One of the most contentious issues in US politics at least since the presidency of Lyndon Johnson has been universal health insurance coverage for all Americans. Up until now, all the attempts to adopt it have failed, including Hillarycare in the nineties.
Nonetheless, today the proponents of universal coverage from the Democratic Party are closer than ever to the fulfilment of their longtime ambition. They now control both chambers of the US Congress and the Presidency. Thankfully, they do not control the Supreme Court.
And I strongly believe that the Supreme Court must strike down universal coverage, if it passes through, since universal coverage manifestly violates the US Declaration of Independence which is part of the US Constitution.
The US Declaration of Independence famously says that "all men are created equal". What does this wording mean? The answer is that one does not need to be an originalist to conclude that it refers to formal as opposed to real equality.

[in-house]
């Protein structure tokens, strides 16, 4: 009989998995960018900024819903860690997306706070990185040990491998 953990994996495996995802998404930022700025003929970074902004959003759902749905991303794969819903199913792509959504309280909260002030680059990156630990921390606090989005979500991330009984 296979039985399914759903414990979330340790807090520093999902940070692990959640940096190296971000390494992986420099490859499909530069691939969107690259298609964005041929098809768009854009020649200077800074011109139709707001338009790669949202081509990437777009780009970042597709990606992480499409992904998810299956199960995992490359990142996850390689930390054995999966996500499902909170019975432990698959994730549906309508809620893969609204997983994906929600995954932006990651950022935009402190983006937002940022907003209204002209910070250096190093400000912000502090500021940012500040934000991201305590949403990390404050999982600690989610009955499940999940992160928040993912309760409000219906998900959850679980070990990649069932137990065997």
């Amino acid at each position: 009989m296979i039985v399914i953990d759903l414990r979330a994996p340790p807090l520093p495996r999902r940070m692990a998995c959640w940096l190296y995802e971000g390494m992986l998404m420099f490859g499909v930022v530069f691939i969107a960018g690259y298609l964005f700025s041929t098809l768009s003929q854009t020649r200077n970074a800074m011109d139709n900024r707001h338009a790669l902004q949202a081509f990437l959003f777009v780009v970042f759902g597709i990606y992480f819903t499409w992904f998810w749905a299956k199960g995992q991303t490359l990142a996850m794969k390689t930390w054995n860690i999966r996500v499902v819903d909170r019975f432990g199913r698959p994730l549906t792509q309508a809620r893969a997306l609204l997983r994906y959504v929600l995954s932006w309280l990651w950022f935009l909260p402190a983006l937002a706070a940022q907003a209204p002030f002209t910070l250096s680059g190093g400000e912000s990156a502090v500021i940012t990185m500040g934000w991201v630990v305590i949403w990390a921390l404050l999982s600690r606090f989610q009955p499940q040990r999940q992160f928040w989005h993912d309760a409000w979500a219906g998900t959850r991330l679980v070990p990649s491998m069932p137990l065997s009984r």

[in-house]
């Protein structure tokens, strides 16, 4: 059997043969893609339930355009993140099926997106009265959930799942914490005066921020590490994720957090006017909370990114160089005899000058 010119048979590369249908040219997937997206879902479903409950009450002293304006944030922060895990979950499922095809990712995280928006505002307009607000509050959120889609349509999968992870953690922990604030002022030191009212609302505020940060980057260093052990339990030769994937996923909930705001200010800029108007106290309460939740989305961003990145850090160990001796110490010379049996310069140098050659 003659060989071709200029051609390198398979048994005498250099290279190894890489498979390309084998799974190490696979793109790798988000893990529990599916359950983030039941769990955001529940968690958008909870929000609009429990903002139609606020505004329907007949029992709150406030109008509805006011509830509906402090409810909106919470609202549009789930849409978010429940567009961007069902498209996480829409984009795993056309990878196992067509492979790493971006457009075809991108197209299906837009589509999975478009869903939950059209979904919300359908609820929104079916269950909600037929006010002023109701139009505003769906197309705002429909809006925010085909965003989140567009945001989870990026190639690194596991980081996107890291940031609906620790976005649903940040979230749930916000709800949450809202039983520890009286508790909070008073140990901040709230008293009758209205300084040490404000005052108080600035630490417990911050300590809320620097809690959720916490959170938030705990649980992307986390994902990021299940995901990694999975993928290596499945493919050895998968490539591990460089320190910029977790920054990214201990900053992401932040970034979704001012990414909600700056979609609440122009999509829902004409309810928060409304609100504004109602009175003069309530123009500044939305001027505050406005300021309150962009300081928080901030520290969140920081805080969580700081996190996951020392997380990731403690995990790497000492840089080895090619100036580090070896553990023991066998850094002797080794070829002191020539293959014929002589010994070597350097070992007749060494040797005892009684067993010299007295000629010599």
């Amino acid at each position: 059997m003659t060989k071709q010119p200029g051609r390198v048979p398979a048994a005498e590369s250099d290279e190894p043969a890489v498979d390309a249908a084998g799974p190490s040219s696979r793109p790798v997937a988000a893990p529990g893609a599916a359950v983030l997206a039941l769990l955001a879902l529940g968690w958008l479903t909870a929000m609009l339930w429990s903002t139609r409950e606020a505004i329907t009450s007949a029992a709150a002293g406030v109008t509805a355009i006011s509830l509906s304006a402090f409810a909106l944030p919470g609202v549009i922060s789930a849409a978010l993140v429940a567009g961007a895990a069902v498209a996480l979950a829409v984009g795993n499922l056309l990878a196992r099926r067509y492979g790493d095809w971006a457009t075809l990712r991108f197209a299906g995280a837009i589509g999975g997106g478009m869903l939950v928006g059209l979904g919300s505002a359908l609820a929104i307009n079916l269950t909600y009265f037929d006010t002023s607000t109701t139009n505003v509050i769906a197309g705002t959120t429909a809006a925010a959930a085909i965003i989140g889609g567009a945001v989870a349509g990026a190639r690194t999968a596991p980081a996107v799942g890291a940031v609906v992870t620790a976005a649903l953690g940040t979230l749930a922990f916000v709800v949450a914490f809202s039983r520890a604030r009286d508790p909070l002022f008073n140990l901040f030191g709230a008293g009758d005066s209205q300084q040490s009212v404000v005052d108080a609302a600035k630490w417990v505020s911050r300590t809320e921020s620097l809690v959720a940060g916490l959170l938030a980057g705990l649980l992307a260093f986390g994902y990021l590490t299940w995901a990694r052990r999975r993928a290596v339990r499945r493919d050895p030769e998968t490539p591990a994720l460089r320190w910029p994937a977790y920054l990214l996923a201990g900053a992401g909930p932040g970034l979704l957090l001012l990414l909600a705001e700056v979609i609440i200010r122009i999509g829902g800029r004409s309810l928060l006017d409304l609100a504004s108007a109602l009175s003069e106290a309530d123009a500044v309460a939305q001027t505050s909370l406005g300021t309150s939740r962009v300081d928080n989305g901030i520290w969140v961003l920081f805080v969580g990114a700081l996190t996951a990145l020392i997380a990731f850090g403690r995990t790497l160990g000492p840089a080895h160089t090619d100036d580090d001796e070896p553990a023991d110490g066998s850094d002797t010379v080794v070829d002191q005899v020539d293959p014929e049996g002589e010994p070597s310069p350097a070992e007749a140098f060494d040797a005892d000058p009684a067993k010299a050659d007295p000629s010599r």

The key word here is "created" and it was not used just by accident. One can only be created equal in the formal sense. In other words, this wording means that those who are created equal must be treated as equals. If you are already created equal you can only claim equal treatment.
Which brings us back to universal coverage.
The concept of universal coverage, whereby every American may claim insurance if he/she does not have it, strongly implies a right to health insurance, since a right is a claim that every member of the polity may put forward against the polity.
But the notion of a right to health insurance inherently violates the principle of formal equality, since it divides the people into the haves and have-nots, and maintrains that the latter should be treated differently from the former by the polity on the grounds that they are uninsured.
The concept of universal coverage therefore manifestly contradicts not just the spirit but the letter of the US Constitution. The US Supreme Court must be prepared to confirm that.